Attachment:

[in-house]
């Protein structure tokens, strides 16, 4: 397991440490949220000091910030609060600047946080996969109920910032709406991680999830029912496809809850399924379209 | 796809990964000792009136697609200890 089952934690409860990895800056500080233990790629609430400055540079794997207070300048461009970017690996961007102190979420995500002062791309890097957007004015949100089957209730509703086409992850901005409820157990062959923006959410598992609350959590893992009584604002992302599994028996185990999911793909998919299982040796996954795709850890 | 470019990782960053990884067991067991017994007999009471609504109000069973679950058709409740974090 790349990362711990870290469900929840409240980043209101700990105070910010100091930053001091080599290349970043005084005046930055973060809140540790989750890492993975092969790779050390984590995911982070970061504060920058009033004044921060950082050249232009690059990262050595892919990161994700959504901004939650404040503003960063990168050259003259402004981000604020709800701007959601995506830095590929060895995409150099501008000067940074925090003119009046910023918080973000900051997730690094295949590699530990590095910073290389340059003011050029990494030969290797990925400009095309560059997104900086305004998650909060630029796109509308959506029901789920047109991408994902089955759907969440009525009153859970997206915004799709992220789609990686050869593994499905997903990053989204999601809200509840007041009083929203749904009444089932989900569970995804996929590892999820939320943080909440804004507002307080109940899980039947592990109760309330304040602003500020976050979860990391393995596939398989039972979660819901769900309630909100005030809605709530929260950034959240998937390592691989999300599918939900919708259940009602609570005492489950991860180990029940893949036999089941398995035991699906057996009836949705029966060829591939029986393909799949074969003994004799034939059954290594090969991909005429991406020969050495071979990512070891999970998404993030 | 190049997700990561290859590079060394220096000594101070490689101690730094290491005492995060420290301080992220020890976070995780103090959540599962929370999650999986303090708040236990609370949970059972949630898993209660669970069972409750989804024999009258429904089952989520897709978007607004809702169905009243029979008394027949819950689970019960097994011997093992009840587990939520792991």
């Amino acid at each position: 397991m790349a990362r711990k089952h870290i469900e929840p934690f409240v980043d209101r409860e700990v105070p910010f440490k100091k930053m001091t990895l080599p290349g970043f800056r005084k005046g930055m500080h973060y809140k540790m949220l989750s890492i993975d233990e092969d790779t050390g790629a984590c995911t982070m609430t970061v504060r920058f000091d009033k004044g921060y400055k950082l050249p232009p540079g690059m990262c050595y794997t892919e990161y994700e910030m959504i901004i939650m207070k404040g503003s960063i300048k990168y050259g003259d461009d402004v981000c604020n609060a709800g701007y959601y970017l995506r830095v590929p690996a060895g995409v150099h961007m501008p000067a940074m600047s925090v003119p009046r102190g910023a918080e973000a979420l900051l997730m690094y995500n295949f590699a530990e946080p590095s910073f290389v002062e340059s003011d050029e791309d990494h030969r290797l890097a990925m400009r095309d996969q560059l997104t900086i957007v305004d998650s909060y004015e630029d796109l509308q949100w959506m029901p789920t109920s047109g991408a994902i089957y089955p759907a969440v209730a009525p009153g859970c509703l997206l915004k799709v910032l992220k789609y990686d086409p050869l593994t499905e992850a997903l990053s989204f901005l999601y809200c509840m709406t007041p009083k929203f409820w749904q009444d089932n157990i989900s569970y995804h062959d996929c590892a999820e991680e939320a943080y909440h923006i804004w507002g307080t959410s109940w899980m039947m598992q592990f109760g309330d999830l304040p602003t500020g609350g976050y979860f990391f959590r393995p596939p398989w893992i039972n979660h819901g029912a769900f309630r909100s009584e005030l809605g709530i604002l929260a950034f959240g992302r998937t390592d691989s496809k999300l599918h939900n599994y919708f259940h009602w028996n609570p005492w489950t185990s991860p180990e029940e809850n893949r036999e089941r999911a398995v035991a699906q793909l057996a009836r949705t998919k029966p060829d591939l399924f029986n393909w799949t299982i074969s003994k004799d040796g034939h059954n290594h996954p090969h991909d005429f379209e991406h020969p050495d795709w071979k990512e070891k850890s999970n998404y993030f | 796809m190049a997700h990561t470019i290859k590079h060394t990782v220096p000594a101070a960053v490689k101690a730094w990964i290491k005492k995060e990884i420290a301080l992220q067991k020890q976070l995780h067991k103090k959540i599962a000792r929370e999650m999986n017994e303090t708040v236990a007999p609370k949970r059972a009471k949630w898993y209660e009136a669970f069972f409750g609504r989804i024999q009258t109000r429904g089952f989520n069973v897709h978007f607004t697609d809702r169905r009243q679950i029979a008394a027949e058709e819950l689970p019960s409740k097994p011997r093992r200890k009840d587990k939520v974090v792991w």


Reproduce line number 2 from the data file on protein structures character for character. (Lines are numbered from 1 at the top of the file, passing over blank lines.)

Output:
């Protein structure tokens, strides 16, 4: 397991440490949220000091910030609060600047946080996969109920910032709406991680999830029912496809809850399924379209 | 796809990964000792009136697609200890 089952934690409860990895800056500080233990790629609430400055540079794997207070300048461009970017690996961007102190979420995500002062791309890097957007004015949100089957209730509703086409992850901005409820157990062959923006959410598992609350959590893992009584604002992302599994028996185990999911793909998919299982040796996954795709850890 | 470019990782960053990884067991067991017994007999009471609504109000069973679950058709409740974090 790349990362711990870290469900929840409240980043209101700990105070910010100091930053001091080599290349970043005084005046930055973060809140540790989750890492993975092969790779050390984590995911982070970061504060920058009033004044921060950082050249232009690059990262050595892919990161994700959504901004939650404040503003960063990168050259003259402004981000604020709800701007959601995506830095590929060895995409150099501008000067940074925090003119009046910023918080973000900051997730690094295949590699530990590095910073290389340059003011050029990494030969290797990925400009095309560059997104900086305004998650909060630029796109509308959506029901789920047109991408994902089955759907969440009525009153859970997206915004799709992220789609990686050869593994499905997903990053989204999601809200509840007041009083929203749904009444089932989900569970995804996929590892999820939320943080909440804004507002307080109940899980039947592990109760309330304040602003500020976050979860990391393995596939398989039972979660819901769900309630909100005030809605709530929260950034959240998937390592691989999300599918939900919708259940009602609570005492489950991860180990029940893949036999089941398995035991699906057996009836949705029966060829591939029986393909799949074969003994004799034939059954290594090969991909005429991406020969050495071979990512070891999970998404993030 | 190049997700990561290859590079060394220096000594101070490689101690730094290491005492995060420290301080992220020890976070995780103090959540599962929370999650999986303090708040236990609370949970059972949630898993209660669970069972409750989804024999009258429904089952989520897709978007607004809702169905009243029979008394027949819950689970019960097994011997093992009840587990939520792991």